Masc by Marshall Thornton
My rating: 3 of 5 stars
It took me a lot longer to get into this one than I did the original Femme, but Lionel and Dog are still crazy fun together and still trying to navigate their way through life.
Lionel is panicking that him and Doug have nothing in common, Doug is trying to avoid the attentions of a creepy hospital colleague and the rest of the gang are alternatively chasing their happy ending or getting caught up in the muddle of already finding one.
I didn’t find this one as funny as Femme, although it still has its moments, but it does carry the same great message about being true to yourself and being the best person you can be.
It ends on an open note once again so I don’t know if more is yet to come for Lionel and Dog but they are very definitely starting a long term HEA.
#ARC kindly provided by the author in return for an honest and unbiased review.
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Who We Are by Nicola Haken
My rating: 5 of 5 stars
Nicola Haken does it again with this perfectly crafted story of two men whose lives randomly collide and who then go on to build a future together.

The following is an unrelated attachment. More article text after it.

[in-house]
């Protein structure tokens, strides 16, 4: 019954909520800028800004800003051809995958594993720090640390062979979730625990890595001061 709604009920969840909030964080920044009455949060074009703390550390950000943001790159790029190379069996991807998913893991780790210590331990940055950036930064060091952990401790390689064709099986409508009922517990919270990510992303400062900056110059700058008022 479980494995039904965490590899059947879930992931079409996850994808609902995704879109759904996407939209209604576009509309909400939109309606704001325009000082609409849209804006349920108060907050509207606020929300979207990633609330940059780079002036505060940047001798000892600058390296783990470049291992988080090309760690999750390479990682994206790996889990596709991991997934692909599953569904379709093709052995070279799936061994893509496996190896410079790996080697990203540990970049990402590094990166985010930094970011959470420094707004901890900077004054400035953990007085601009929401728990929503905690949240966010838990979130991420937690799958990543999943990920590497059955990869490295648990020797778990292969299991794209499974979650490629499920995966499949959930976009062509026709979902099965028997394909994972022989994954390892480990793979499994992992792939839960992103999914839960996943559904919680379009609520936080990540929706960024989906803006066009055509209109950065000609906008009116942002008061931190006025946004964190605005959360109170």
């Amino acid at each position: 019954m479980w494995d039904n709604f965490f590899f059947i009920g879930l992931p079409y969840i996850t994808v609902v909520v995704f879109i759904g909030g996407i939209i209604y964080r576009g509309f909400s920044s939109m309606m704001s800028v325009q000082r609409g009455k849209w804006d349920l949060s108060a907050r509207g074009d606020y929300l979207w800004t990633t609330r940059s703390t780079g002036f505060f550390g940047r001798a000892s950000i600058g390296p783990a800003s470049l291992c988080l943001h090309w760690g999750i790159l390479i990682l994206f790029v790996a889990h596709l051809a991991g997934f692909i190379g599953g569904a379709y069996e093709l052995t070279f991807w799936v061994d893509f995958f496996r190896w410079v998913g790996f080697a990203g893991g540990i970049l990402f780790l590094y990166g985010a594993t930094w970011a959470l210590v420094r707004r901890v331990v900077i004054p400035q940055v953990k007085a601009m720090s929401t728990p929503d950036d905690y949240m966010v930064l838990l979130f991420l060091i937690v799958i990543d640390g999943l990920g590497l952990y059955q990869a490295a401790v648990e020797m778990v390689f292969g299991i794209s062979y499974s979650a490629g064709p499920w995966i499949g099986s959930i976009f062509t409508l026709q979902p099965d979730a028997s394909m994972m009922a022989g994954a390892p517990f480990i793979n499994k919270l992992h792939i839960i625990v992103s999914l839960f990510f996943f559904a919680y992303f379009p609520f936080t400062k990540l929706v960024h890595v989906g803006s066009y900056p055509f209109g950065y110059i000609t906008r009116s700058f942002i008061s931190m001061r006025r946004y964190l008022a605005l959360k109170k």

On the way there are trials, and please read this without spoilering yourselves because it truly does need to he discovered piece by piece.
Oliver and Seb are wonderfully expressed characters, so different from each other but with an abiding sense of rightness as a pair. Life hasn’t been easy for either of them but in the fairly low level way of how things can just sometimes be tough.
Their romance is gentle, it creeps slowly with an overwhelming feeling of love and support and it’s needed and tested to a degree most people thankfully will never have to endure.
The setting is fabulously British, Manchester’s Canal Street is somewhere I know quite well and the language is Northern English vernacular, hilarious and harsh, bred from an industrial heritage and a sense of pride of place.
The research, as always with this author, is impeccable, and it’s hard to read at times but oh so very worth it. This is a book about flirting, about family, about love, hope and joy, but also about fear and pain, hopelessness and worry.
Ultimately though, it’s about life and all the unique experiences it brings if people are willing to open their eyes and their hearts.
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